As nonprofits in India explore online fundraising, the Indian diaspora is a great pool to tap into. Here are some tips on how best to capitalise on this opportunity.

The Indian diaspora in the US  is roughly 1 percent of the US population. The opportunity from these Indian-American givers is tremendous and is expected to grow. In fact, one could argue that never before has this opportunity been so compelling. Consider these three factors:

1. Young and growing population: Of the three million people of Indian origin that live in the US, two-thirds are between 20 and 35 years old.1  While these young, tech-savvy millennials may not be able to give large amounts, research done on giving patterns of millennials shows that, in general, about 60 per cent of them give to charitable organisations. In the 2013 Millennium Impact Report,  84 percent of surveyed millennials  said that they donated or wanted to donate to nonprofits via an online website.

2. High income levels: The Indian-American household has the highest income level of any immigrant group in the US, more than twice the income level of the general US population.

3. Cultural and emotional ties: The diaspora in the US has strong ties with India. Many of them grew up in India, still have close family there and often turn to the country for their charitable giving.

These factors of age and population, disposable income and an emotional connect, arguably make the Indian diaspora uniquely pre-disposed to giving to Indian causes. People of Indian origin also work for big tech companies, many of which encourage a strong employee giving culture with generous matching programmes.

In 2016, charitable giving by individuals in the US totalled an estimated $282 billion, an increase of 3.9 per cent over the previous year. If we apply these giving trends to the 1 percent Indian-American diaspora and assume that 40 percent of that giving is directed to India, that results in a giving of USD 1.2 billion or INR 7, 800 crore.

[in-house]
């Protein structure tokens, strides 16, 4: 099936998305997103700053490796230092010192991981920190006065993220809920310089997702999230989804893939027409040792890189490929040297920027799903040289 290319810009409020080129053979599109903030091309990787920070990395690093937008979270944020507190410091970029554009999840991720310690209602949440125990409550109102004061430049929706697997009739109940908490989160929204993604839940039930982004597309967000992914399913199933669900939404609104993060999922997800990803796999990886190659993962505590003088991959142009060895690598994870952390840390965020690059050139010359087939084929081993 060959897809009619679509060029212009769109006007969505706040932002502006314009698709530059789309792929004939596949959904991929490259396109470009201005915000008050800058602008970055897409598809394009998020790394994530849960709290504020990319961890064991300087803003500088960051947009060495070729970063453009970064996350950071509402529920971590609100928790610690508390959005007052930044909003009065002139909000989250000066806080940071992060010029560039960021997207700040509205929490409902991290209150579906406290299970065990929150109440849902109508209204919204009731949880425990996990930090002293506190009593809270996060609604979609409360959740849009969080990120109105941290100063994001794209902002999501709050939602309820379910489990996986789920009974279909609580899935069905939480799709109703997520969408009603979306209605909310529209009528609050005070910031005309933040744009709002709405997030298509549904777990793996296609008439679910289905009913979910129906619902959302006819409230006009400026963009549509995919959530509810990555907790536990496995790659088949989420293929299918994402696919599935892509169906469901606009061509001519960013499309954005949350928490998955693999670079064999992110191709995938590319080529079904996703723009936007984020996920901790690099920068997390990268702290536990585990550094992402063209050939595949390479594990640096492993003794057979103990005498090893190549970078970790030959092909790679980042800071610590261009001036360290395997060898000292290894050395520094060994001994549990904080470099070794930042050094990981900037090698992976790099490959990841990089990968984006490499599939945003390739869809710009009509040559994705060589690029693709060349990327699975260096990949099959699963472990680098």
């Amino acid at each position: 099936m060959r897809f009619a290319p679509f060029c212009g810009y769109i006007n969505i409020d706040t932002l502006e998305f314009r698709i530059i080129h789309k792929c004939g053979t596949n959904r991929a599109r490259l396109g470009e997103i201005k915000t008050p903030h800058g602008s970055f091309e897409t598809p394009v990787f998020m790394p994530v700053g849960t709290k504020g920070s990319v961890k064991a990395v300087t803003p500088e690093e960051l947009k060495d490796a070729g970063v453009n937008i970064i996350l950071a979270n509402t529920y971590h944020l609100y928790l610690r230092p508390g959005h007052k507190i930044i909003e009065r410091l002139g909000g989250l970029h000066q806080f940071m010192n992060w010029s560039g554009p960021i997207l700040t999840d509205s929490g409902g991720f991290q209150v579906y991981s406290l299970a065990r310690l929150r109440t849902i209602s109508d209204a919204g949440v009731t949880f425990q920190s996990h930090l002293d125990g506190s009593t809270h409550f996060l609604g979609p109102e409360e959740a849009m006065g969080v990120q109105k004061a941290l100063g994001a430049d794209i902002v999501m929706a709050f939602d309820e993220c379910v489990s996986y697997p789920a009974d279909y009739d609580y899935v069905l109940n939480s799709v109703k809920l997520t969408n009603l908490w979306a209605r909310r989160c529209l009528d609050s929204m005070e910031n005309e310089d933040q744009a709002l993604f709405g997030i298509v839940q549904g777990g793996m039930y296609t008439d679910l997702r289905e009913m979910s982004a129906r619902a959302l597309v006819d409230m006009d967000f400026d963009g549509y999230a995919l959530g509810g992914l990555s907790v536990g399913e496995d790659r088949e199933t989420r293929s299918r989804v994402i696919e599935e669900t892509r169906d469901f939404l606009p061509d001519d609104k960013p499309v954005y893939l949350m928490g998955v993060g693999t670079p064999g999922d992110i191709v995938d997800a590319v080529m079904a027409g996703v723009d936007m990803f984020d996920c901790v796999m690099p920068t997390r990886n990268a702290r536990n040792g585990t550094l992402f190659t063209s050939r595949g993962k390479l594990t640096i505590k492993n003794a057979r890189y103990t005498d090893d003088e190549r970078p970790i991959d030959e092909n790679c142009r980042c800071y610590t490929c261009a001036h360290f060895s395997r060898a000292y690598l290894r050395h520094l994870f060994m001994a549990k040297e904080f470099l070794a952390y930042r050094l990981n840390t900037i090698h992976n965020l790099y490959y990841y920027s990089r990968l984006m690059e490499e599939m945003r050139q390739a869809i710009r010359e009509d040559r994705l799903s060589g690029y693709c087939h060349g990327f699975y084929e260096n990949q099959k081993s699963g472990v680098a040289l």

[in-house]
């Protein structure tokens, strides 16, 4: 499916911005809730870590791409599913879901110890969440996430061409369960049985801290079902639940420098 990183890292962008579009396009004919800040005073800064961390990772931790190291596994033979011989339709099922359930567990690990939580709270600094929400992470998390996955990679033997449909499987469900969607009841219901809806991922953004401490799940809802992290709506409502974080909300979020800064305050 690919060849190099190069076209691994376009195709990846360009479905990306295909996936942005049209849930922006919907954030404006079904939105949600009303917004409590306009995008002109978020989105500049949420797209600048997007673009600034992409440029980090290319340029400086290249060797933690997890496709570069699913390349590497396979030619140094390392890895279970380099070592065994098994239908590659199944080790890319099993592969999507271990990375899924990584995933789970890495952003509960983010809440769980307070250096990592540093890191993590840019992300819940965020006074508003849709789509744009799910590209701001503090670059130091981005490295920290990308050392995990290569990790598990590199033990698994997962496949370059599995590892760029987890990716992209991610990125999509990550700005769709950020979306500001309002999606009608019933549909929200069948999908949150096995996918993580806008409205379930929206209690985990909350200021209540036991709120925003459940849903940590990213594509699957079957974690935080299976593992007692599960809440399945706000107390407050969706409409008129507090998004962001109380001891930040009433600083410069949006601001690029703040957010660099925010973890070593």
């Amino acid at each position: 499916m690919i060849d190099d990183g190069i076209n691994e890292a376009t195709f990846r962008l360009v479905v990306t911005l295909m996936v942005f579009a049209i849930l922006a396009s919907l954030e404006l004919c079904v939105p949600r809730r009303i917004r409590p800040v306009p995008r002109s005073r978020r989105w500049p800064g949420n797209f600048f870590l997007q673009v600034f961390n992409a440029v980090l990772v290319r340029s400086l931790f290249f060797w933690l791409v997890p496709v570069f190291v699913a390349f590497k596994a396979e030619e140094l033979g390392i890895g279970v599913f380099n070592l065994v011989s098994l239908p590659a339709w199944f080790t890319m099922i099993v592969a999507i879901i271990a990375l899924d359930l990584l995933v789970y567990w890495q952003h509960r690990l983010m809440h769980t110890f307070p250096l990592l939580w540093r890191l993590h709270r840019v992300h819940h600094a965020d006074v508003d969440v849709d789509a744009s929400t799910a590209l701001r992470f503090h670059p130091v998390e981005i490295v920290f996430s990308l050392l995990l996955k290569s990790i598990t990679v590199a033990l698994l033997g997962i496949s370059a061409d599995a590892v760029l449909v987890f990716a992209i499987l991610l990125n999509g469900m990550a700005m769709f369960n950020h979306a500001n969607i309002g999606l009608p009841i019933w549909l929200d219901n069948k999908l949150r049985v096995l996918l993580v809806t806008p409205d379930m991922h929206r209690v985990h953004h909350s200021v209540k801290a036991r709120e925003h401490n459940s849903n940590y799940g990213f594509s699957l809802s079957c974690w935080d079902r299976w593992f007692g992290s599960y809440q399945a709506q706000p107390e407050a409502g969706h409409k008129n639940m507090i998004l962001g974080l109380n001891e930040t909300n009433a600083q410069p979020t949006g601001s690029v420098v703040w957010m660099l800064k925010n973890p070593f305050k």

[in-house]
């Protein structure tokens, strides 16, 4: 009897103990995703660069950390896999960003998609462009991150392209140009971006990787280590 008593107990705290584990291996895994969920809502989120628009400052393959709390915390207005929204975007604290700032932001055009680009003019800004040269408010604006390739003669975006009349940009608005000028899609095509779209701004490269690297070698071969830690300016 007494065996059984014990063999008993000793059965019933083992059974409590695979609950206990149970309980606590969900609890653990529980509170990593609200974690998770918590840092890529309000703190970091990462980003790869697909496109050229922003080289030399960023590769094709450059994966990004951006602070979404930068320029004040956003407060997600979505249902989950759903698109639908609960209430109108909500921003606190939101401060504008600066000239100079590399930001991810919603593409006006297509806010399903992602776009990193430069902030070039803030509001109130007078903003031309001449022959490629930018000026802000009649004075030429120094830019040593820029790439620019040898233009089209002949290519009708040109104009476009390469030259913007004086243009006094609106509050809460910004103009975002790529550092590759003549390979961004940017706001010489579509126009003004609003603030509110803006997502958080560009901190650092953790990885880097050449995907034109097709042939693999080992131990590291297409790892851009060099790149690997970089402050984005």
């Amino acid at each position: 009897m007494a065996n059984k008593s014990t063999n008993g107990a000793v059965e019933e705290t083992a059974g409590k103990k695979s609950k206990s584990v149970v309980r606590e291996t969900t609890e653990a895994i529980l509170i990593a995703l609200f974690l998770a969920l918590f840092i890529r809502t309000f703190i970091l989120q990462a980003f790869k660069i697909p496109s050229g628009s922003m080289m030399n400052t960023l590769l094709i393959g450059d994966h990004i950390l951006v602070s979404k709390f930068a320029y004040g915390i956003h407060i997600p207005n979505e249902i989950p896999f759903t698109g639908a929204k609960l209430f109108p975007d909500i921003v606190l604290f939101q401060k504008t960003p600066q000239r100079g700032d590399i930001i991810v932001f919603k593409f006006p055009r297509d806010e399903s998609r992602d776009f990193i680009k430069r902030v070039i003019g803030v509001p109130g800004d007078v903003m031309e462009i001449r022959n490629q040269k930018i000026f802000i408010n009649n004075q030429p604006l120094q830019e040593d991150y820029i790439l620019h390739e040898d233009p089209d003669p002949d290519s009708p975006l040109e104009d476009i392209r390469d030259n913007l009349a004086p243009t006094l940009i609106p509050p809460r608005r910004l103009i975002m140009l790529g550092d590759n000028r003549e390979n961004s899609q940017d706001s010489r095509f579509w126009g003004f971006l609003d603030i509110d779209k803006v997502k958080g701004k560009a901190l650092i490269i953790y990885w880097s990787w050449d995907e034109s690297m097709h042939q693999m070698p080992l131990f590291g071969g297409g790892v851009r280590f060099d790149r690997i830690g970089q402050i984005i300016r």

Photo by Jeremy Bishop on Unsplash
Photo by Jeremy Bishop on Unsplash

Related article: Why fundraising must go digital

But, before we get too excited about this donor pool, we need to consider the following challenges and ensure that our online giving campaigns address these obstacles:

1. People are busy, make it easy: The line I hear a lot from people is “I really want to give but have not found the time to get to it”. People are busy with their lives, jobs, families, and have a very small time and attention window for anything that is outside of their daily life routine.

It is critical to design your giving campaign such that it is simple, yet compelling, and makes the giving experience easy and quick for the user. If you don’t have the resources to run your giving campaign on your website, consider running the campaign on external crowdfunding platforms like Milaap, Ketto and  ImpactGuru that make the giving experience simple and transparent.

2. Do not overwhelm with excessive information: It is critical that you provide information in a structured manner that clearly and succinctly outlines what your organisation does, the impact of your work and how people’s giving can help make further impact.